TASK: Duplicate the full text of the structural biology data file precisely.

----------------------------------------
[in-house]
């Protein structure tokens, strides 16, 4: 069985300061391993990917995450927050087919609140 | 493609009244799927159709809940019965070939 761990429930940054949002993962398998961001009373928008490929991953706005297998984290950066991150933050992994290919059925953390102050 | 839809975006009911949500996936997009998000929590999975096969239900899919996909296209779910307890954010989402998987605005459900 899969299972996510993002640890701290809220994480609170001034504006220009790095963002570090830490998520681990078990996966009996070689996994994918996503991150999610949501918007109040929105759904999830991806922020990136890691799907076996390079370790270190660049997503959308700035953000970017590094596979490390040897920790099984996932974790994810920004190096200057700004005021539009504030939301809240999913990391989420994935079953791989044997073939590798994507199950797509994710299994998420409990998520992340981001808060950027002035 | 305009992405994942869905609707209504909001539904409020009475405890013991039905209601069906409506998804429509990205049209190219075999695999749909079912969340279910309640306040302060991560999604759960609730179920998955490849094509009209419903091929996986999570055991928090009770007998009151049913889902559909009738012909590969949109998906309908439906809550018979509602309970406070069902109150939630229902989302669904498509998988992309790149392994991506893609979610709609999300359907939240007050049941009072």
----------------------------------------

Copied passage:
[in-house]
């Protein structure tokens, strides 16, 4: 069985300061391993990917995450927050087919609140 | 493609009244799927159709809940019965070939 761990429930940054949002993962398998961001009373928008490929991953706005297998984290950066991150933050992994290919059925953390102050 | 839809975006009911949500996936997009998000929590999975096969239900899919996909296209779910307890954010989402998987605005459900 899969299972996510993002640890701290809220994480609170001034504006220009790095963002570090830490998520681990078990996966009996070689996994994918996503991150999610949501918007109040929105759904999830991806922020990136890691799907076996390079370790270190660049997503959308700035953000970017590094596979490390040897920790099984996932974790994810920004190096200057700004005021539009504030939301809240999913990391989420994935079953791989044997073939590798994507199950797509994710299994998420409990998520992340981001808060950027002035 | 305009992405994942869905609707209504909001539904409020009475405890013991039905209601069906409506998804429509990205049209190219075999695999749909079912969340279910309640306040302060991560999604759960609730179920998955490849094509009209419903091929996986999570055991928090009770007998009151049913889902559909009738012909590969949109998906309908439906809550018979509602309970406070069902109150939630229902989302669904498509998988992309790149392994991506893609979610709609999300359907939240007050049941009072």